The 3,000-square-foot child care center is part of a larger, 10,800-square-foot expansion at SAHEC. King said they hope to have the child care center open by the Jan. 26 ribbon cutting ceremony for the new addition. The two-story addition will increase the size of the current 33,000-square-foot SAHEC facility by approximately one-third, according to Tom Hadler, project manager with Southeast’s Facilities Management. In addition to the child care center, the SAHEC expansion will feature additional classroom and office space. An additional 1,800 square feet of existing space also is being renovated for a science lab.

Hadler says the child care center will have three classrooms, five bathrooms, plus four additional sinks in the classrooms for sterilizing and hand washing, two changing stations, a sterilizing dishwasher, and a kitchen that prepares “plated” food (catered meals). The center will have its own reception and director’s office and its own entrance.

Additional highlights will include a 3,000-square-foot fenced playground area with both hard-surfaced and grass areas, as well as an observation room for parents and for students doing observations, according to Hadler.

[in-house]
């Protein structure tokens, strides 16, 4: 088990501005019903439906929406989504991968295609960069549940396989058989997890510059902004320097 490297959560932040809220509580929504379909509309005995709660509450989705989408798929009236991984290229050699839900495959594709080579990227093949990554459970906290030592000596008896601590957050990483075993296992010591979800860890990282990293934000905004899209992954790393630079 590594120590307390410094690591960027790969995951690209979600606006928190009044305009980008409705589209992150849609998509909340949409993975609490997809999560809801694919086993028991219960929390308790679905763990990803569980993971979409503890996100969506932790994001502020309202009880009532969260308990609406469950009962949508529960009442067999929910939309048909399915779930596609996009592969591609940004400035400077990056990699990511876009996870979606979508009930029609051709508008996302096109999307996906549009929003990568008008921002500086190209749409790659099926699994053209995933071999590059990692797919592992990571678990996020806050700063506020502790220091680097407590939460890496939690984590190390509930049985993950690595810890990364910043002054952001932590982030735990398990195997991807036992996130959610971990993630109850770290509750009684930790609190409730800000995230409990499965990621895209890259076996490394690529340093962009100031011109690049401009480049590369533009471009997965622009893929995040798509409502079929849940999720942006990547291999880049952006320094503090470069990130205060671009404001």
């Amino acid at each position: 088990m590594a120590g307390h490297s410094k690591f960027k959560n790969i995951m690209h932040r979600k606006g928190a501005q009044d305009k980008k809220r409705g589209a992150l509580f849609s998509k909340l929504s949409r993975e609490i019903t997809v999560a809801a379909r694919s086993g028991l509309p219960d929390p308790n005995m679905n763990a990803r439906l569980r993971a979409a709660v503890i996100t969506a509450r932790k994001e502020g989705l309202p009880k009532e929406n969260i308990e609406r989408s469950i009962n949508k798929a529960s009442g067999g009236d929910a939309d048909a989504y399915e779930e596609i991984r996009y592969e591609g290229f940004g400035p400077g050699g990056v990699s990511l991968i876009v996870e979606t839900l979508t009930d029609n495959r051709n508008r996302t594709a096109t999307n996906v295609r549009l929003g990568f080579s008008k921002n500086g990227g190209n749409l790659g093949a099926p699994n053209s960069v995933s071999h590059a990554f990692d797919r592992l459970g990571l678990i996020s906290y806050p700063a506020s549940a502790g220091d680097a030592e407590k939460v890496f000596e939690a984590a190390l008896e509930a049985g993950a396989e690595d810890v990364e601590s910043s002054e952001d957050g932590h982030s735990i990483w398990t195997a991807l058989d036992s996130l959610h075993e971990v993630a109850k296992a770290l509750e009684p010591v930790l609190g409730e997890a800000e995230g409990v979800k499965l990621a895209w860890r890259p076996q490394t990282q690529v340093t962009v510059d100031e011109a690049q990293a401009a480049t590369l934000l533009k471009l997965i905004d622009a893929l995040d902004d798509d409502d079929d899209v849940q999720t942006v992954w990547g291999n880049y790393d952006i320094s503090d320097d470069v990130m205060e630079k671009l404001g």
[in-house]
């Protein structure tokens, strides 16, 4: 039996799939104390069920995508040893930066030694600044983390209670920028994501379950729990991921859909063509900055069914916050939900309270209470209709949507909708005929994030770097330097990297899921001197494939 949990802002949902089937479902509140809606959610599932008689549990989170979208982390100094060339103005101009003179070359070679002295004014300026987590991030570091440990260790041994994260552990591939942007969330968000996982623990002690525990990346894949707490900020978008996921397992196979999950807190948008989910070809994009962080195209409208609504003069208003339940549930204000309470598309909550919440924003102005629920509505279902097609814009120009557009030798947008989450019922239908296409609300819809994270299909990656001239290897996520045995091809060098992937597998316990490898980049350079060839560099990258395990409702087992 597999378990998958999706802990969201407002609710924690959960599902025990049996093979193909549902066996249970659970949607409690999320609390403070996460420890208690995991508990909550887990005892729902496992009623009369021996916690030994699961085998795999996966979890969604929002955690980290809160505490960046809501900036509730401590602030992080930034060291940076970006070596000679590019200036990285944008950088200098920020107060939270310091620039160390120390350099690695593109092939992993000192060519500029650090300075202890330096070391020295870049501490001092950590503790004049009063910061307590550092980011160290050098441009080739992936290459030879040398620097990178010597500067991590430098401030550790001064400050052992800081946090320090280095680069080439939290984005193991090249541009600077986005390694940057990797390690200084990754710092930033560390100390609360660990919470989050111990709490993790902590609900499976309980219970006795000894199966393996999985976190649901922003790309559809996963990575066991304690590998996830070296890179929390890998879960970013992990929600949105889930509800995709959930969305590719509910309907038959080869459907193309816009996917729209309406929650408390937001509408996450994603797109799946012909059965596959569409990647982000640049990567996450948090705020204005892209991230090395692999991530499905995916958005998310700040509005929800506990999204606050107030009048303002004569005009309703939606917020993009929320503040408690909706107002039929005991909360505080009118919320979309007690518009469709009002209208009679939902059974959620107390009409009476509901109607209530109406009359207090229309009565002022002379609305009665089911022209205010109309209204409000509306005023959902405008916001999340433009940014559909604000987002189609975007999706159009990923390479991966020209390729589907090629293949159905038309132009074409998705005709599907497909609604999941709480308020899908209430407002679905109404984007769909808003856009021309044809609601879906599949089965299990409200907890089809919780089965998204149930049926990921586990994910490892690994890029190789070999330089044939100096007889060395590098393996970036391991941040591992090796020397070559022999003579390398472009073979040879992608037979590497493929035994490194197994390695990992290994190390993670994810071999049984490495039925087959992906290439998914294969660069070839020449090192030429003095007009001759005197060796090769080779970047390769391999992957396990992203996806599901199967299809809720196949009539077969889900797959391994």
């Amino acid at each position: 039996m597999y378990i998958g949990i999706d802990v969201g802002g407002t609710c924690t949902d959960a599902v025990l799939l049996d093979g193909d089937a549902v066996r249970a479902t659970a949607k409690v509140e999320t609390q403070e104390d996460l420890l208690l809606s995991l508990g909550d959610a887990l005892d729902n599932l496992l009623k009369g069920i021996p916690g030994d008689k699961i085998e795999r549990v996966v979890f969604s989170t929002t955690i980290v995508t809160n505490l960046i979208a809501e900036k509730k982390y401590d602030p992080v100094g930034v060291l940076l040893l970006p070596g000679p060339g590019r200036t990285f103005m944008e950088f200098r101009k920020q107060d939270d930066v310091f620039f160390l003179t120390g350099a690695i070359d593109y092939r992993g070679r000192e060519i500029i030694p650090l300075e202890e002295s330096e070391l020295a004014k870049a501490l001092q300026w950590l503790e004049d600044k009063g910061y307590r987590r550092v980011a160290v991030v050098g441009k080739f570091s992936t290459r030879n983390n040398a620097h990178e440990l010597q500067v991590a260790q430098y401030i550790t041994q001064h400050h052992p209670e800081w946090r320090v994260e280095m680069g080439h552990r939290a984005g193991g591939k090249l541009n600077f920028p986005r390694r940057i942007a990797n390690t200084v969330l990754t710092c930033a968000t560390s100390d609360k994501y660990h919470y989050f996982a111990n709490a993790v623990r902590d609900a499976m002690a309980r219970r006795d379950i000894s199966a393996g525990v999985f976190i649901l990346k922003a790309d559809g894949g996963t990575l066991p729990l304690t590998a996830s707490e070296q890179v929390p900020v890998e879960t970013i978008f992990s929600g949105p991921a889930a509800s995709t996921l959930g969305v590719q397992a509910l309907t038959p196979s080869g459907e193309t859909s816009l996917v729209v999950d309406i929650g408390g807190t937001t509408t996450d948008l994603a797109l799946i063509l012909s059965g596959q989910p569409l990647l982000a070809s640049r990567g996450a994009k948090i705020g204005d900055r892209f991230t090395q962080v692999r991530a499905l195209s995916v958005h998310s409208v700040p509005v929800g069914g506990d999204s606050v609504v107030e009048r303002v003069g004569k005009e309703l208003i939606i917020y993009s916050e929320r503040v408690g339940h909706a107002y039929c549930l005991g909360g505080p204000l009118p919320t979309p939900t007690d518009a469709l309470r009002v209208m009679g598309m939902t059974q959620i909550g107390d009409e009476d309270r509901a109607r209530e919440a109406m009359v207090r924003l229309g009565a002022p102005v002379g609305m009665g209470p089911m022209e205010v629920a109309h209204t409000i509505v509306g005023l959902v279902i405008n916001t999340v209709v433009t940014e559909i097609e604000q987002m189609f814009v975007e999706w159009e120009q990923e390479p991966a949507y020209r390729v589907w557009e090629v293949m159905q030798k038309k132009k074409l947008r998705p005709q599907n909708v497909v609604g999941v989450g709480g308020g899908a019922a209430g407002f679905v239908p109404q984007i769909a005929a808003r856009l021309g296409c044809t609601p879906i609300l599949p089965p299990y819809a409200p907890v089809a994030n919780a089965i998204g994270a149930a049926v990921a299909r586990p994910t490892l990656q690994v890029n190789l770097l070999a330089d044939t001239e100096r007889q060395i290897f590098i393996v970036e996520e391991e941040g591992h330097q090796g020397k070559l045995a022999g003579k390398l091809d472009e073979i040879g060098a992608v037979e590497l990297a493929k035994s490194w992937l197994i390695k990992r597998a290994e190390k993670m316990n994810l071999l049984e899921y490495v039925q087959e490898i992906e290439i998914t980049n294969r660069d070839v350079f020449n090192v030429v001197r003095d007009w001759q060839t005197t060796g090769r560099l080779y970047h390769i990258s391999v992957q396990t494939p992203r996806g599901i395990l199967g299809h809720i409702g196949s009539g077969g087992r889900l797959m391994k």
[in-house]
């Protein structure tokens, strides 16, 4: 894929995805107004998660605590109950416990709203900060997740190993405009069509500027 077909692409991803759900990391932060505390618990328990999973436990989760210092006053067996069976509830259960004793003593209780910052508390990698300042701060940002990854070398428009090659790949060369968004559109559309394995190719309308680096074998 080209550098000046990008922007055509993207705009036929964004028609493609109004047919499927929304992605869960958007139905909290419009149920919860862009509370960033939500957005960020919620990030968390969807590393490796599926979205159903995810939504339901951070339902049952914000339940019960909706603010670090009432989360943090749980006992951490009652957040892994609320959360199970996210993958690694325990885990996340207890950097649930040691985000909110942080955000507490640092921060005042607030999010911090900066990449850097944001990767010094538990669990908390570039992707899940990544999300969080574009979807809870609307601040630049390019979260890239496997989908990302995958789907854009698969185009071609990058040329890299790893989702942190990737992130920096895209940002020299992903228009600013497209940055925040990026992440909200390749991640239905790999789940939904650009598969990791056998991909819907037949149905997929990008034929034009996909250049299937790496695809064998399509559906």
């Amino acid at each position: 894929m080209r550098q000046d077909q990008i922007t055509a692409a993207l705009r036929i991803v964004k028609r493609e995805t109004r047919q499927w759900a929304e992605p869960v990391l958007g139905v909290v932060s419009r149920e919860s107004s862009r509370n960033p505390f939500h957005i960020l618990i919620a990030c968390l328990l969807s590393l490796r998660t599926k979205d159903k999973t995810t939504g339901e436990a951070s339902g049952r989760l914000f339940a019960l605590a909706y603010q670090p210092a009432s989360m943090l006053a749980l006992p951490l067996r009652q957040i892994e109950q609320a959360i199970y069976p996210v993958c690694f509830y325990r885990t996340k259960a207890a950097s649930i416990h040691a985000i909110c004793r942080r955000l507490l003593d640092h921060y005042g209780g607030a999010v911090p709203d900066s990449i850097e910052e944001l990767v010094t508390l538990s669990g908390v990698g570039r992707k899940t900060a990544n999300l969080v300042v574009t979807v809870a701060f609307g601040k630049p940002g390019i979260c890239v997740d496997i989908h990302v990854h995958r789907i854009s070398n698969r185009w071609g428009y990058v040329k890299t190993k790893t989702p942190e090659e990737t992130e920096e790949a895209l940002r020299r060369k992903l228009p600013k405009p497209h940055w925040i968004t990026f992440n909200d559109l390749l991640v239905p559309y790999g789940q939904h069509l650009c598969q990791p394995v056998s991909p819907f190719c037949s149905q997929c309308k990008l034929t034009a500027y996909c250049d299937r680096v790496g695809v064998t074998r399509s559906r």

“In addition to serving students who need child care during classes and community residents who need child care, the center also will provide experiential learning opportunities for SAHEC students,” King says. “Students from our child development classes will have the chance to observe, participate and take part in the child care process at the center. As they learn more about educating young children, the students will gradually become more involved. They will experience their first actual teaching day, where they plan a day’s activities under the supervision of one of the center’s instructors.”

Total cost of the expansion is $2.18 million, which includes engineering and design, construction and furnishings, Hadler said. Construction work is being done by Sides Construction Company from Jackson, Mo. Funding for the project comes from an appropriated portion of a sales tax approved by Sikeston residents, according to Buck.

Parents who are interested in child care services at the new SAHEC child care center should contact Judy Buck, director of SAHEC, at (573) 472-3210.